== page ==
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Can the government keep our data safe?

  • Published at 12:05 am September 25th, 2019

Citizens deserve to have their privacy protected

Living in a time described as the age of the digital environment, Bangladesh is lagging far behind Western countries in terms of developing a legal infrastructure for combating the many infringements of privacy its citizens are facing, along with other kinds of cyber-criminal activities. 

Due to this digital information environment we inhabit, the demand and supply of an individual’s data has never been a more desired commodity.

This must beg the question: What might one achieve even if given considerable access to one’s data? Well, many things, in fact, can and most likely are already being done. For example, various kinds of companies are already using the data acquired to design and promote demographic targeted marketing schemes. 

A privacy breach scandal arose recently when many alleged that Pathao, a local ride-sharing start-up, had been illegally accessing users’ messages and contact information, and utilizing that data to provide target specified ads to the users.

Additionally, it is alleged that they have been transferring this valuable data to third party organization(s) based in California. This is a significant breach of ethical practices of ride-sharing services, and an infringement of the recently promulgated Ridesharing Service Policy, 2017. 

In October 2018, the Digital Security Act was enacted. The purpose of this act was to become the primary legislative mechanism to combat the surging number of cyber-criminal activities, of which infringement of personal data is arguably the frontrunner. This Digital Security Act was “enacted to ensure National Digital Security and enact laws regarding digital crime identification, prevention, suppression, trial and other related matters.”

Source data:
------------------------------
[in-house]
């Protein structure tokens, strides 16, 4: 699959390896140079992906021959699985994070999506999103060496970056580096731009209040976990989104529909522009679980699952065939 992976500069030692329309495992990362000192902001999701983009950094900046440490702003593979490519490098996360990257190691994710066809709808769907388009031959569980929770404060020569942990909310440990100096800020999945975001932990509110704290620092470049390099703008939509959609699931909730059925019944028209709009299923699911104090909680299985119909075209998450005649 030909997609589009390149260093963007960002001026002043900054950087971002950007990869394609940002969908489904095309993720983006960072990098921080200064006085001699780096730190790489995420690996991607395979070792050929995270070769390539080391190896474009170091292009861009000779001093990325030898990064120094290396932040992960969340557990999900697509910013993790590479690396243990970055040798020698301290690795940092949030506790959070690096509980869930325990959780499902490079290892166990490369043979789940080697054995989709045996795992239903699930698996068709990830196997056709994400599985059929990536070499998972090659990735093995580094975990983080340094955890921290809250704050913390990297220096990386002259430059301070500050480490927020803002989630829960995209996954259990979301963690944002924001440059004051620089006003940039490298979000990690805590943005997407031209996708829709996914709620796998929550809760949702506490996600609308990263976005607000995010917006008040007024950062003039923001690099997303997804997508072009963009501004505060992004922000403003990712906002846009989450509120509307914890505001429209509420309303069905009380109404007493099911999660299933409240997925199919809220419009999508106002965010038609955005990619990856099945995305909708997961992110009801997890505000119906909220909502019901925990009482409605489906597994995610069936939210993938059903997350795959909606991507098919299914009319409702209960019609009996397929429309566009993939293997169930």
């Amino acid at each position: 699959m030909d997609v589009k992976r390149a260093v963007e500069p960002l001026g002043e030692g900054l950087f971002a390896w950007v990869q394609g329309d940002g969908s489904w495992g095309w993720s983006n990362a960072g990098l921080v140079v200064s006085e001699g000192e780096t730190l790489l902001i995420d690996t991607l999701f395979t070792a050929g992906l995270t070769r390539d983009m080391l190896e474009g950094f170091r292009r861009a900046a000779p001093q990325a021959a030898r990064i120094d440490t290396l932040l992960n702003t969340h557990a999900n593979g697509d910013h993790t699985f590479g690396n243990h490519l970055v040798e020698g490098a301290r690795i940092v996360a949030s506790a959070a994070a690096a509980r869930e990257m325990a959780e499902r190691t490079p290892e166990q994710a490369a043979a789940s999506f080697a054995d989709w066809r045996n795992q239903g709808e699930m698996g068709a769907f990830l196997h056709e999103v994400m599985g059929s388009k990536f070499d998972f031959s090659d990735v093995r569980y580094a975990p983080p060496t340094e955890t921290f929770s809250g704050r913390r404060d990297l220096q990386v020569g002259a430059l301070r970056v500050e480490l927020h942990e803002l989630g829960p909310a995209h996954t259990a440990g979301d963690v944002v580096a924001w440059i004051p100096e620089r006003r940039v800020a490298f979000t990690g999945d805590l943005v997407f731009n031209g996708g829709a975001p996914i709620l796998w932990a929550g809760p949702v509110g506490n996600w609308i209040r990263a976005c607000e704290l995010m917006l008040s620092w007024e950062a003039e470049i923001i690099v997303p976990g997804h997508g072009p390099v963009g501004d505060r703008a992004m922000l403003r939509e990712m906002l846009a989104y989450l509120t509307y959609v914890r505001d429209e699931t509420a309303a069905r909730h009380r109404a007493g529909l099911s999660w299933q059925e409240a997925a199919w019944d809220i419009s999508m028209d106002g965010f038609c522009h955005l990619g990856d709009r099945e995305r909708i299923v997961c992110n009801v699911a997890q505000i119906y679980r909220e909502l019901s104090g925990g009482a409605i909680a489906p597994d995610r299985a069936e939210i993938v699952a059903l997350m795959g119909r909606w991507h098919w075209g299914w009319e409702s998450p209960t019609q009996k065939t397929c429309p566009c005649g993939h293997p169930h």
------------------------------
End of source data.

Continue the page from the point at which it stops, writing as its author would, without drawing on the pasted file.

This act is equipped with a variety of provisions, 62 in total, that deals with a wide array of cyber-criminal activities and their punishments, formation of the Digital Security Agency, powers to investigate, search, seizure, etc. 

Section 18, in particular, deals with illegal entrance to computers, digital devices, computer systems, and punishment. This stipulates two actions: i) illegally entering any computer, cell phone, and other digital device, ii) illegally entering or aiding in the entering of aforementioned digital devices with the intention of committing a crime. 

The punishment for breaching the former is imprisonment for a maximum of six months, a maximum fine of Tk3 lakhs, or both. Punishment for breaching the latter is imprisonment for a maximum of three years, a maximum fine of Tk10 lakhs, or both. Similarly, Section 26 of the Digital Security Act 2018, provides punishment for collecting/using identity information without permission. First time offenders will be punished with imprisonment of a maximum of five years, a maximum fine of Tk5 lakhs, or both. 

Unfortunately, this act does not do a stellar job at emphasizing the scope and precision of such terminology, but is a good step towards the development of a solid legal infrastructure to combat cyber-criminal activities at a quick, steady rate.

Despite some progress, Bangladesh is still trailing behind quite a bit in terms of success in trying and convicting perpetrators. It seems imperative for the government to develop more specified legislations as counter measures to this new dimension of crime, and guarantee the safety and security of the data of the citizens of this great nation. 

Additionally, consistent amendments to the enacted acts are also vital, as the nature of this new dimension of crime is progressive and elusive, and it is often near impossible to track the perpetrators. Emphasis must be put on researching these activities and producing strategies and methodologies to be adopted to make the combating effort fruitful. 

With efficiency and creativity, I am certain it will be possible to not only tackle, but mitigate this problem that is affecting the lives of more people in our country than ever before. 

Wasif Jamal Khan is a freelance contributor.